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Experiences From Specifying the TCAS II Requirements Using RSML

Date of Publication: 
November 1998
Associated Research Groups: 
Publication Files: 
TCAS II (Traffic alert and Collision Avoidance System II) is an avionics system required on all commercial aircraft with more than 30 passengers. In 1990, FAA deemed the Minimal Operational Performance Standard (MOPS) for TCAS II, expressed in plain English and low-level pseudocode, unacceptable as a basis for government certification. To correct this problem, a high-level software requirements specification (SRS) was developed by reverse engineering the pseudocode and capturing the required behavior using RSML (Requirements State Machine Language), a requirements language based on hierarchical communicating finite state machines [1]. The Irvine Safety Research Group, in cooperation with industrial and government representatives, specified the requirements between 1990 and 1992 [1]. In this paper we provide an overview of this project and the specification technique we used. In the following section we discuss the TCAS II project. Next, we cover some desirable properties of a high-level specification language and provide an overview of RSML. Finally, we share lessons learned and outline current developments.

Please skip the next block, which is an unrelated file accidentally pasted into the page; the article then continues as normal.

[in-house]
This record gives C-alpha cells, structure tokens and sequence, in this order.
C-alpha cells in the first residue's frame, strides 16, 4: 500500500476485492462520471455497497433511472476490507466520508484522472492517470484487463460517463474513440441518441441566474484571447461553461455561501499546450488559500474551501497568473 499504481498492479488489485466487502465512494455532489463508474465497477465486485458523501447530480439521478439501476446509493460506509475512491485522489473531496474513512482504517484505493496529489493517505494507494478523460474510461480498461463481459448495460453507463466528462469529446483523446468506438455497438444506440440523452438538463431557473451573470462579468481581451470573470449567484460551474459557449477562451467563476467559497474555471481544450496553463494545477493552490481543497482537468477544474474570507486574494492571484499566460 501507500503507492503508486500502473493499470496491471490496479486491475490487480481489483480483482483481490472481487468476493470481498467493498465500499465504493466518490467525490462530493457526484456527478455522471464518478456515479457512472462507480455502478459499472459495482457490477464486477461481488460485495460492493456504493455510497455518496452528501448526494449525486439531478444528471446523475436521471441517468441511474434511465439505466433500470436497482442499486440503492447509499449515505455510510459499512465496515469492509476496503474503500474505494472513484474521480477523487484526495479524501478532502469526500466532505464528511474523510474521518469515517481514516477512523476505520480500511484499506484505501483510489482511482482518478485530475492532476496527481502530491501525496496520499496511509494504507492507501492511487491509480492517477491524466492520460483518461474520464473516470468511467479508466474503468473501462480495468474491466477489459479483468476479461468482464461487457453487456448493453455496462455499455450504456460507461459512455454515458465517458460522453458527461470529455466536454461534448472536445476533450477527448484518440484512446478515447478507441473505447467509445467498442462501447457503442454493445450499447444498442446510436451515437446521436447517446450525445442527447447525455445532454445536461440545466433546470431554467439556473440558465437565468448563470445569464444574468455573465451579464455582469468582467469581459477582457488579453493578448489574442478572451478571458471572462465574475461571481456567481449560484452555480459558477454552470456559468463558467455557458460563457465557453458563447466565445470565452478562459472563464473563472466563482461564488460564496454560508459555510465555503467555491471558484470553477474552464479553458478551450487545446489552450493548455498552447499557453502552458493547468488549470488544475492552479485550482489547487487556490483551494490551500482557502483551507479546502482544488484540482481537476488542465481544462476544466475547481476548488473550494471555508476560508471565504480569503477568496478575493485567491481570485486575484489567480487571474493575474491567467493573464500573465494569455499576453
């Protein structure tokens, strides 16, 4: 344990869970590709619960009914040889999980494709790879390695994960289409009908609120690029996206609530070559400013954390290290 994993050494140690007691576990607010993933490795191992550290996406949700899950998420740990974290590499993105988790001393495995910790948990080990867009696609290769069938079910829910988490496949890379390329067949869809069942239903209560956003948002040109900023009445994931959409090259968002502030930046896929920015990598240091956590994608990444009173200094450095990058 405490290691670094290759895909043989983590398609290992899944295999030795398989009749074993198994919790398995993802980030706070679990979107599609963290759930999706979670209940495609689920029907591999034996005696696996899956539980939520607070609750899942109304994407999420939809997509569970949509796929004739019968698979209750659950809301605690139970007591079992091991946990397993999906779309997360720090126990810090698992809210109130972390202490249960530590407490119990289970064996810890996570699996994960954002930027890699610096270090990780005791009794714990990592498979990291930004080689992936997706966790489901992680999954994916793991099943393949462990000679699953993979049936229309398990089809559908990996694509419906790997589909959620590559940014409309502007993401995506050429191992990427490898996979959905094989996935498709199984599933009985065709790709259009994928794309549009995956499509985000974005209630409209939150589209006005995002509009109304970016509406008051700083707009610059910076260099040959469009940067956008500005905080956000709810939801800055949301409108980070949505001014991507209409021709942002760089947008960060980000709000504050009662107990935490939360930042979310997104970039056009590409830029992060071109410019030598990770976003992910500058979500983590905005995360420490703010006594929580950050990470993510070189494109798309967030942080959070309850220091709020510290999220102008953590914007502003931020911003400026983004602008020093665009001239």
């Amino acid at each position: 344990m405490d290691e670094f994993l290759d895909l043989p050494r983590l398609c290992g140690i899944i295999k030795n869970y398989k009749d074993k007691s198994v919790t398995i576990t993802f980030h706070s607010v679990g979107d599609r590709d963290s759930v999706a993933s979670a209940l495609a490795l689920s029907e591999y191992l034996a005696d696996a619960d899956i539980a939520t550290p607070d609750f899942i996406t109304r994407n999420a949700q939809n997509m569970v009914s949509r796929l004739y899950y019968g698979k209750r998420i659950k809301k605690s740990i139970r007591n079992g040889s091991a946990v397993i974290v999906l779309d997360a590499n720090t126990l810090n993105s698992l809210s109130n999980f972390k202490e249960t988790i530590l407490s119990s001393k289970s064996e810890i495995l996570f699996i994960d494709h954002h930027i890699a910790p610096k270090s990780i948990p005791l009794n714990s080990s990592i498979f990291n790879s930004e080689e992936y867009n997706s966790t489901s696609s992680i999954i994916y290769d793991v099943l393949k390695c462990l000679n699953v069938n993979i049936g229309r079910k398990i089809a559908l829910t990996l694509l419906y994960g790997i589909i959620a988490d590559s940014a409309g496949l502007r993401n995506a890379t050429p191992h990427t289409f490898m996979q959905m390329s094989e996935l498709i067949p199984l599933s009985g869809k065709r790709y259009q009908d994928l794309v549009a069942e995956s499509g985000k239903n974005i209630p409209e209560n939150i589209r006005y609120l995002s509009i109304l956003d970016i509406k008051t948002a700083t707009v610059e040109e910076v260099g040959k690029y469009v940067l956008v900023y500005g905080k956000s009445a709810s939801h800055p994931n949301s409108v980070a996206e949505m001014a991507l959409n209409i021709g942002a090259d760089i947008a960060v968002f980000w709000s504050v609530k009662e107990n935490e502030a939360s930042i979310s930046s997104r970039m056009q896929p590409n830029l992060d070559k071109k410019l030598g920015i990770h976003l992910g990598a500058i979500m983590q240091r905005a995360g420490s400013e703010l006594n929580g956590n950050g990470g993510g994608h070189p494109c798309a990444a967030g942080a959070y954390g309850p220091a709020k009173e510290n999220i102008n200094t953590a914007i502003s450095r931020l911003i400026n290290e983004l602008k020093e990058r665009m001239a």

17th Digital Avionics Systems Conference}, Seattle, November 1998. (Awarded Best Paper in Software Track.)
@InProceedings{Heimdahl98:TCAS-Exp, author = {Mats P.E.Heimdahl and Nancy G.Leveson and Jon D. Reese}, title = "Experiences From Specifying the TCAS II Requirements Using RSML", booktitle = {17th Digital Avionics Systems Conference}, month = {November}, year = {1998} }